The Firm That Has No Meetings
Imagine it — a multi-partner firm with no partners' meetings.
Some would say, "thank Goodness! It must be a better place." Others might think, "Gracious — it must be out of control, low profit, non-focussed and a terrible place to work."
The "others" are categorically wrong.
Steve Siegel and his partners at the 30-person Lipschultz, Levin and Gray in Chicago have found a truly unique way of doing business — a way that many (if not all) practices could do well to emulate.
Four years ago, Siegel decided he'd had enough of "ordinariness." He convinced his Partners (at one of the "old" partners' meeting) to let him have his way. The result? Rapid growth the likes of which they'd never seen.
There were two major keys to the strategy — create a totally different environment and create a practice that was fun to be a part of.
The different office is absolutely different. There are NO fixed desks and NO offices (save one conference room that itself is very different). There are even two red-painted telephone box structures right in the middle of what is essentially open space for private phone calls.
One result — the office has gone from 16,000 square feet to just 6,000 (and that’s gone straight to the bottom line). But according to Siegel, that's just the smallest part of the bottom line effect.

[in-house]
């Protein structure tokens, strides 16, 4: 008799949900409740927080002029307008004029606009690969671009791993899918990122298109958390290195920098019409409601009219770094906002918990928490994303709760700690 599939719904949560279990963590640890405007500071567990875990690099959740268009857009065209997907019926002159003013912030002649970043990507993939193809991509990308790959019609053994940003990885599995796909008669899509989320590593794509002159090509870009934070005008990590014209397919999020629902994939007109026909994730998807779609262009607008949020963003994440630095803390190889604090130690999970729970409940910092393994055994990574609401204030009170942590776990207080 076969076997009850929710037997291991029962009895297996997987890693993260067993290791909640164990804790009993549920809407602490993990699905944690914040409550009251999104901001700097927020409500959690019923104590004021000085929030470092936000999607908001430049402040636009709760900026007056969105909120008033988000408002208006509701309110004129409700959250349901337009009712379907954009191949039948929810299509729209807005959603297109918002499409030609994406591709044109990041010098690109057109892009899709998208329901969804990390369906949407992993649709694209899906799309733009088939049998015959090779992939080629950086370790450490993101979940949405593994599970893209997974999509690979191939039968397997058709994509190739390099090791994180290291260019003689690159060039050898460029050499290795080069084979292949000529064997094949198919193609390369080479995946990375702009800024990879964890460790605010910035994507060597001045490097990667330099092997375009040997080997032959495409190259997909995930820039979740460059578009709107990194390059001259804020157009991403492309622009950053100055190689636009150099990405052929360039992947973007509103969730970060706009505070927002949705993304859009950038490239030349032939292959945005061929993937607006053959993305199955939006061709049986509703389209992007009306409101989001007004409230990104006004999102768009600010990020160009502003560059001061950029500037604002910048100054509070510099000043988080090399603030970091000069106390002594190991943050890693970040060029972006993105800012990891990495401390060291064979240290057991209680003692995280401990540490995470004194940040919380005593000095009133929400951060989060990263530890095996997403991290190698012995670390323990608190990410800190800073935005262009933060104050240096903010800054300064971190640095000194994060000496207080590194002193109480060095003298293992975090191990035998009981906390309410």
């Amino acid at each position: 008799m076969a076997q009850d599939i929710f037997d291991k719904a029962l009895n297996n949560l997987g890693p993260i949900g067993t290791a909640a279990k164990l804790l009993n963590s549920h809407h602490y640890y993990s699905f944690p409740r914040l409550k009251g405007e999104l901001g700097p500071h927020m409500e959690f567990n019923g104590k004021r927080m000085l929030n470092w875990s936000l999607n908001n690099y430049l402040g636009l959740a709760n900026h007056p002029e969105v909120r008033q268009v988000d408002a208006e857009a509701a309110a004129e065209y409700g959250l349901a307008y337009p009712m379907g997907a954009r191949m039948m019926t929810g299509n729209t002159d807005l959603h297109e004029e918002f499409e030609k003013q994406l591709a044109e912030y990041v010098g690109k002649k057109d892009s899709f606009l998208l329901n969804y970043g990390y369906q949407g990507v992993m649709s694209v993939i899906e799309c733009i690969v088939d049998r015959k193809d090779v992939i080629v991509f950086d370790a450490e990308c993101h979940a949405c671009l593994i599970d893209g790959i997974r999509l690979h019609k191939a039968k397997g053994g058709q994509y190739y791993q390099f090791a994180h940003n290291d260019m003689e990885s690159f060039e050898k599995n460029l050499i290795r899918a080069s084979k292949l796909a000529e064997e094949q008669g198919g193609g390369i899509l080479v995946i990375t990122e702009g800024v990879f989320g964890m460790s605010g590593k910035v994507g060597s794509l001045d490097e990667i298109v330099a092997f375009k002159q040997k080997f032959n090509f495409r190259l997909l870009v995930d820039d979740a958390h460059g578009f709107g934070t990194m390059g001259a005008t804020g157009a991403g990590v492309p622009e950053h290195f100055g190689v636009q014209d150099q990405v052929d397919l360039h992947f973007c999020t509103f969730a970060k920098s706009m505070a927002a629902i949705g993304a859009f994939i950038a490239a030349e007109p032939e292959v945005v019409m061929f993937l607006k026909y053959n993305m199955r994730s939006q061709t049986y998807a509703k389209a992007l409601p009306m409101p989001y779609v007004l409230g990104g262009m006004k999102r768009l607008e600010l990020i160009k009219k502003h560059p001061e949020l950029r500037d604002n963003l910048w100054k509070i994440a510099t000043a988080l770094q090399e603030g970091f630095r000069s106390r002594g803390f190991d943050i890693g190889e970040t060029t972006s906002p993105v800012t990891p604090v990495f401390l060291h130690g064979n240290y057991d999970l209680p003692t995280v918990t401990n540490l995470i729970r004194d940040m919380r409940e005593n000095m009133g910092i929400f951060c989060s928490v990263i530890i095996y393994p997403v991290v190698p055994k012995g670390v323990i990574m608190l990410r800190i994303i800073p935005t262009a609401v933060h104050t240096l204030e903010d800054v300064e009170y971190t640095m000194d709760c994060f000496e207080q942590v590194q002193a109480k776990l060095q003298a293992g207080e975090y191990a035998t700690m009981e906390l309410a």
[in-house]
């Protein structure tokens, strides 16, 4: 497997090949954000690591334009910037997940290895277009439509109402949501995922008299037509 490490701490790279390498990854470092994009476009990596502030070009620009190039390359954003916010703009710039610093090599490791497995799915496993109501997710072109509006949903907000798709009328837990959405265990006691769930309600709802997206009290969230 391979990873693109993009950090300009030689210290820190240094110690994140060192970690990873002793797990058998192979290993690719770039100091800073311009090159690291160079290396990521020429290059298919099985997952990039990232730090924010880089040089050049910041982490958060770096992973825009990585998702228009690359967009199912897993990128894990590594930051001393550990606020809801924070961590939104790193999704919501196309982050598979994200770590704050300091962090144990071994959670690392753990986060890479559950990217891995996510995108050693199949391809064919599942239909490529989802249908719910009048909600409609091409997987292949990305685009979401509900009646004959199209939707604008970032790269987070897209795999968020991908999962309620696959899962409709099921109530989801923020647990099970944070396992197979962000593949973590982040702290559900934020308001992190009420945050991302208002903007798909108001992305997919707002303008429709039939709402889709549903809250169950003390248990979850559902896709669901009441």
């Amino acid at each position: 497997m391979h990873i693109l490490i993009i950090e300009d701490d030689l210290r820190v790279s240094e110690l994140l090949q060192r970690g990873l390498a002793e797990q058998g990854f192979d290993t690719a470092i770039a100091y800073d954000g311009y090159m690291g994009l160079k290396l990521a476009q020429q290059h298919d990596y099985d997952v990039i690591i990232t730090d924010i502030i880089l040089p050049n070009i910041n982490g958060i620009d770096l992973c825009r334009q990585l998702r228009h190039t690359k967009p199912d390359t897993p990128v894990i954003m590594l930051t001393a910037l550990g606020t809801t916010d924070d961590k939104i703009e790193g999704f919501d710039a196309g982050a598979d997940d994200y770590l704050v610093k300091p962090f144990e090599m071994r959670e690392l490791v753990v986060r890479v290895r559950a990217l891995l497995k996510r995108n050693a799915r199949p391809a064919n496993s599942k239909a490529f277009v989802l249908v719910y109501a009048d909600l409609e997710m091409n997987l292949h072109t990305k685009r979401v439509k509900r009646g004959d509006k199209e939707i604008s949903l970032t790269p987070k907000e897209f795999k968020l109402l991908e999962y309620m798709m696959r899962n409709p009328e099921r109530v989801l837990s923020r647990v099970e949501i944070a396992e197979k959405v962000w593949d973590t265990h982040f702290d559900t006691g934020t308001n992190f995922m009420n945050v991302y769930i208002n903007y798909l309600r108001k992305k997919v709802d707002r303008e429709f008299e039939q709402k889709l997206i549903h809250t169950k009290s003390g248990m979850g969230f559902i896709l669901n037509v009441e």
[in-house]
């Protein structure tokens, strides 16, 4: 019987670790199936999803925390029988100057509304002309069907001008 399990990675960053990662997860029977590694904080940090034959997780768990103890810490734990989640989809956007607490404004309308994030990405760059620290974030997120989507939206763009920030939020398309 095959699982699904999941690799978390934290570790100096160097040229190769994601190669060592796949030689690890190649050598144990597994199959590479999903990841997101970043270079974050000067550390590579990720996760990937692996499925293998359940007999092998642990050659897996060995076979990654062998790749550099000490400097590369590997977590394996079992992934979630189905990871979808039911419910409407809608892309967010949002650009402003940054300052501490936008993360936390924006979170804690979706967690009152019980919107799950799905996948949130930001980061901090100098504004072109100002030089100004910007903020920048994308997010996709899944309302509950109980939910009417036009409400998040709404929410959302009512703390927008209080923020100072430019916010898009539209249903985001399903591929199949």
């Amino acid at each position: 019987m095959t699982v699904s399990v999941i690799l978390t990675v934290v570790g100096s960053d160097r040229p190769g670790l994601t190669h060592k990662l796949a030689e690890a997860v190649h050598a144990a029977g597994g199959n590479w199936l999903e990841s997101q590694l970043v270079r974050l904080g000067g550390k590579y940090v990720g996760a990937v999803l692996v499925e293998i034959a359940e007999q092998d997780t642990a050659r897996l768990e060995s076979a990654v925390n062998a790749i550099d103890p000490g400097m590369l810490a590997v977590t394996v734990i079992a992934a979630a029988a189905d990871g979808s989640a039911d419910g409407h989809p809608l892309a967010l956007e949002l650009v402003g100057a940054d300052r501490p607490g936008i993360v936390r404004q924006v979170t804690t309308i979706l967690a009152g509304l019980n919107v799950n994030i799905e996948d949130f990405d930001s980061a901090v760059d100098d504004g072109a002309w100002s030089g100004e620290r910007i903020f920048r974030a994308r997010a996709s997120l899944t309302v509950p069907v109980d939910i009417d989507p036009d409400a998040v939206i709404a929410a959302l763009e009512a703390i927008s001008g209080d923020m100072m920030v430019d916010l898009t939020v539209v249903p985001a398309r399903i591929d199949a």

The visitor to their offices notices the change instantly (although the office reception is fairly conventional save for the projector screen filled with constantly changing business-focussed motivating quotes). But when you look further you note a "parking spot" for the specially-designed wheel-equipped desks and "to-go's" — specially-designed filing drawers again with wheels (in fact, everything is on wheels!)
When people arrive in the morning, they wheel their "offices" to wherever they want to be located that day. It might be next to a work-group working on something for a particular client. So when you go in, you have NO idea who's a partner and who isn't. Two immediately obvious effects — nobody can hide and the work groups are enormously productive.
And what about the meetings? Well, there's just no real need for them according to Siegel. That's because the communication levels are just so extra-ordinarily high.
The effect is spectacular. On my visit every one of the CPA's who joined me wanted to fill out employment application forms. And that's another story that's fascinating too — Siegel has some interesting ways of getting the additional team members he needs to cope with the explosive growth. More about that soon.
Afterthought: Yes, the firm's name IS a hard one. That's why you can visit them on a most interesting website at www.thethinkers.com
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Voice of the Editor
Which isn’t completely true. I mean, occasionally I drop by when I manage to sneak out of the nonstop frat party over at Going Concern, but I’m mostly a wallflower over there. I’m happy to say that I’ve been given express permission (or explicit orders, if you like) to wander over here to AccountingWEB more often.
Why is that, you might ask? My job is to replace the irreplaceable Gail Perry as Editor-in-Chief. What does that mean? I don’t really know! I think it’ll be fun getting a feel for things, throwing in my own thoughts here and there, and listening to the discussions you’re having about the accounting profession.